What is the nexus between Mutual Legal Assistance and police cooperation?


MLA and police cooperation are two different realms with overlapping corners. While MLA is being done through judicial authorities, bearing the legality it provides, police cooperation is done through the law enforcement agencies, therefore preliminary and legally less forceful.

MLA can be triggered only when there is an actual investigation or prosecution is underway. Police cooperation, on the other hand, can be used before, during or after the actual criminal proceedings.

While MLA is used primarily to obtain evidence to build or conclude a criminal case before courts and prosecutorial bodies, police cooperation is mainly focused on obtaining crucial practical information like the whereabouts of suspects or witnesses, verification of suspicious transactions and so on. As you can see, police cooperation serves as the first step, a preliminary to MLA requests.

The most well-known body of police cooperation is the INTERPOL, the International Criminal Police Organization. However, there are regional police cooperation bodies like EUROPOL, AFRIPOL or AMERIPOL as well.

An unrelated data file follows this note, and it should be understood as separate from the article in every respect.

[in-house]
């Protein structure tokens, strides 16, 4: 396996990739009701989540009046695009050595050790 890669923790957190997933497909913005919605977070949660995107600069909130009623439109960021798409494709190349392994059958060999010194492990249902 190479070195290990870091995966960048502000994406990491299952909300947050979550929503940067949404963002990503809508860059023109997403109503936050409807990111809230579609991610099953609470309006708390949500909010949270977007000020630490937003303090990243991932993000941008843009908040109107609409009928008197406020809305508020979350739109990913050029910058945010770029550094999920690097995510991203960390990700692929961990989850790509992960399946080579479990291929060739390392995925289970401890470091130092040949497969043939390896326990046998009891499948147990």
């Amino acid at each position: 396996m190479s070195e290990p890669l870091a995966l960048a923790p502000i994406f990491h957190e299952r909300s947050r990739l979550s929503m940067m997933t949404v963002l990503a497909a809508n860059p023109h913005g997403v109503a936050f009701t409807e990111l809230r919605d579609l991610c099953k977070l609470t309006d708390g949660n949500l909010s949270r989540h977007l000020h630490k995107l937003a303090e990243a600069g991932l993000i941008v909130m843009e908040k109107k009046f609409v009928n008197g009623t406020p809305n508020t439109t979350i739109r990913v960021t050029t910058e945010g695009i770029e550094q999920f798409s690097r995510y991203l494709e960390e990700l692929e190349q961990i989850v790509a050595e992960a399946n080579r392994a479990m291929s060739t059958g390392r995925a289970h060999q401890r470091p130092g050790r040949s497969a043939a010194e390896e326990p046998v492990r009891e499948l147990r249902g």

As mentioned earlier, INTERPOL can be used as a means of communication within the scope of MLA procedures.[1]

However, due to the need for speed in MLA practice, the INTERPOL is eager to be present in the field. There is an ongoing initiative under the INTERPOL called ‘e-MLA’, which aims to transmit MLA requests, responses and everything related between the central authorities of member states. The details of the initiative can be accessed at the INTERPOL’s website.

[1] See for example European Convention on Mutual Assistance in Criminal Matters, article 15.

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